ograph: Frances Janisch]
Hiroko Shimbo's braised daikon recipe is one of the few strictly Japanese recipes in her new cookbook, Hiroko's American Kitchen. The dish is a simple appetizer of daikon "slowly bathed" in kelp stock and topped with Shimbo's spicy miso sauce. The sauce—a blend of aged miso, sugar, mirin, sake, lemon juice, and red pepper flakes—provides rich, tangy contrast to the subtle, earthy flavor of daikon.
Why I picked this recipe: I'd never thought to braise a hulking daikon radish; but given its size and density, this technique makes perfect sense.
What worked: Gently braising daikon renders it tender and subtly sweet, a perfect foil to the salty and spicy miso sauce.
What didn't: No problems here.
Suggested tweaks: I'd be interested to try this braising technique with other types of radishes. The presentation won't be quite as dramatic, but the balance of flavors and textures would still rock. If you decide to play with different radishes, you will need to shorten both of the cooking times—remember, you want the radish to be tender but not turned to mush.
Reprinted with permission from Hiroko's American Kitchen: Cooking with Japanese Flavors by Hiroko Shimbo, copyright 2013. Published by Andrews McMeel Publishing, LLC. All rights reserved. Available wherever books are sold.
- Yield:Serves 4
- Active time: 20 minutes
- Total time:1 1/2 hours
- Spicy Miso Sauce
- 1 cup aged brown miso
- 1/2 cup plus 1 tablespoon sugar
- 3/4 cup mirin (sweet cooking wine)
- 1/4 cup plus 2 tablespoons sake (rice wine)
- 1/4 cup lemon juice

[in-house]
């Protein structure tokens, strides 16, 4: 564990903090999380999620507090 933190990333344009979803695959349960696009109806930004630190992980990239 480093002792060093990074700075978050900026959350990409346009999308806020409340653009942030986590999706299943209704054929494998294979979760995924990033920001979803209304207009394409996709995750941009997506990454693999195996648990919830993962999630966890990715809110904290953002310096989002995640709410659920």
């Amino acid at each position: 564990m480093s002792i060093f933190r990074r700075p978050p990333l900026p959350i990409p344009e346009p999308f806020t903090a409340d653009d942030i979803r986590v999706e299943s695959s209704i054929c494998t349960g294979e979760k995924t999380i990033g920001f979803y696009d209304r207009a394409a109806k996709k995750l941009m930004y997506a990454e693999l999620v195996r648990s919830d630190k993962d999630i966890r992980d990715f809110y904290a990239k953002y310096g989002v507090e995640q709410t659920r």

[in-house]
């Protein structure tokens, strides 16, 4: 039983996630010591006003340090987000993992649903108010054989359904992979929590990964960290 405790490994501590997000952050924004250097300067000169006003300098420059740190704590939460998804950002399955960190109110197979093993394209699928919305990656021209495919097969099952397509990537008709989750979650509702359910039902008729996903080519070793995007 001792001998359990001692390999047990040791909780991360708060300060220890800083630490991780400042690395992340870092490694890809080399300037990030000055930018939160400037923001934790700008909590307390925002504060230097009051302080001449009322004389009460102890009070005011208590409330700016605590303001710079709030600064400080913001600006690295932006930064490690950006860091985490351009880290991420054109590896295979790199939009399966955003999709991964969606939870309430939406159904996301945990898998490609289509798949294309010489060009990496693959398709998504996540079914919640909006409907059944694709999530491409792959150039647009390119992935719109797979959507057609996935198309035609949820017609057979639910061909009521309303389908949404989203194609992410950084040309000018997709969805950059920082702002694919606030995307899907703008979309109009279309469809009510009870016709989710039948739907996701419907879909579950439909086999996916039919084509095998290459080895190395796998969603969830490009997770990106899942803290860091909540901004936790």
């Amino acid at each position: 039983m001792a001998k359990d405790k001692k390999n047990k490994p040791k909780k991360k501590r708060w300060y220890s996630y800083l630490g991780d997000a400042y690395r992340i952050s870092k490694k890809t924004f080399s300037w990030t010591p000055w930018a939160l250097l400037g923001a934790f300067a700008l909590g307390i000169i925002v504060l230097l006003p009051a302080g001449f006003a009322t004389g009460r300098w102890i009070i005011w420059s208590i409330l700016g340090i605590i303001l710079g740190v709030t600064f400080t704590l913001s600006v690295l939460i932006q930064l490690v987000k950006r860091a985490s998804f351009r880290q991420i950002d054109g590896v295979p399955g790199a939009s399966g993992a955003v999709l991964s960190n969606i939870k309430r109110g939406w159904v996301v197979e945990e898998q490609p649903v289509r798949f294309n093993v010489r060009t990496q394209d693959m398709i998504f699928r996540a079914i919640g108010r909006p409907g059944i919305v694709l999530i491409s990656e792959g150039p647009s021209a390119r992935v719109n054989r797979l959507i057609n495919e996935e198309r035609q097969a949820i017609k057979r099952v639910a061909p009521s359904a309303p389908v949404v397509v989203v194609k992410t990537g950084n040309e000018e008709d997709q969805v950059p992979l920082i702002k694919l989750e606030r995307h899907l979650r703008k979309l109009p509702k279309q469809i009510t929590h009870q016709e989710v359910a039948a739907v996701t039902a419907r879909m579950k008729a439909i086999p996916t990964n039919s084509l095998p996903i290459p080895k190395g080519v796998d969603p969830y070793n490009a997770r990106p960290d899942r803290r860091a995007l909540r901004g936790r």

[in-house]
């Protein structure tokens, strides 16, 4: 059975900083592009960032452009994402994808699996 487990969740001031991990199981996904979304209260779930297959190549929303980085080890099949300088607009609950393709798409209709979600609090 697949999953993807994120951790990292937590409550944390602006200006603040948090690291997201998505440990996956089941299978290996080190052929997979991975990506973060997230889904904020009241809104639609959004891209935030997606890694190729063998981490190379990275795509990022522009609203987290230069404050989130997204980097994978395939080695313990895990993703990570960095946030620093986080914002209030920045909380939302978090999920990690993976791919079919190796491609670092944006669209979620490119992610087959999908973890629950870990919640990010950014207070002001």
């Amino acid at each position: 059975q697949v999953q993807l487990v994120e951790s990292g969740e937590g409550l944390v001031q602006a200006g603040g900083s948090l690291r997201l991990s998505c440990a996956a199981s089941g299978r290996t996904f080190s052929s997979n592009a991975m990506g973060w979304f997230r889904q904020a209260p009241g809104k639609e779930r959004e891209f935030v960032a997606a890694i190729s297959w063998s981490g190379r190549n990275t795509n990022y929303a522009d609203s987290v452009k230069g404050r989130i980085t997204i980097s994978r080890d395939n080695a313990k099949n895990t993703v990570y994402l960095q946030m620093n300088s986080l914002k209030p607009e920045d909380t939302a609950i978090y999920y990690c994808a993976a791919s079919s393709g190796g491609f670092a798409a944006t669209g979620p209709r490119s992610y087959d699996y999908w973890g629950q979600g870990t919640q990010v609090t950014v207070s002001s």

- 1 to 2 teaspoons red pepper flakes
- Braised Daikon
- 1 pound daikon radish
- 1 1/2 tablespoons polished white rice
- 3 cups Kelp Stock or low-sodium vegetable stock
- 1/4 cup Spicy Miso Sauce (above)
- 1 to 2 teaspoons black sesame seeds
- 1 tablespoon thinly sliced scallion (green part only)
For the spicy miso: Place the miso, sugar, mirin, and sake in a medium pot and whisk until smooth. Place the pot over medium heat and bring it to a simmer.
Cook the mixture, stirring constantly, for 4 to 5 minutes. Add the lemon juice and cook for 8 minutes, stirring occasionally. Turn off the heat, add the red pepper flakes, and stir. (Extra sauce can be stored in the freezer.)
For the daikon: Peel the daikon radish and cut out 4 disks measuring 2 1/2 inches in diameter and 2 inches thick. Place the daikon disks in a medium pot with enough cold water to cover them by 2 inches. Wrap the rice in a double layer of cheesecloth, create a sack by tying the neck with kitchen string, and add it to the pot. Bring the water to a simmer over medium heat, then decrease the heat to medium-low, and cook the daikon, uncovered, for 30 to 45 minutes.
Using a slotted spoon, carefully remove the daikon disks, discard the water and rice, and rinse the disks in a bowl under cold water. Change the water several times. Drain the daikon disks again. Place the kelp stock in the cleaned pot over medium heat and bring it to a simmer. Add the daikon disks, decrease the heat to low, and cook the daikon for 30 minutes. While the daikon is cooking, mix the Spicy Miso Sauce with 2 tablespoons of the stock from the pot to loosen the sauce.
Using a slotted spoon, transfer the daikon to serving bowls, and reserve the stock for later use in other dishes (like a base for miso soup). Using a spoon, pour the spicy sauce over the daikon disks. Garnish with the sesame seeds and scallion and serve. Warn your guests that the daikon radish may be quite hot in the center.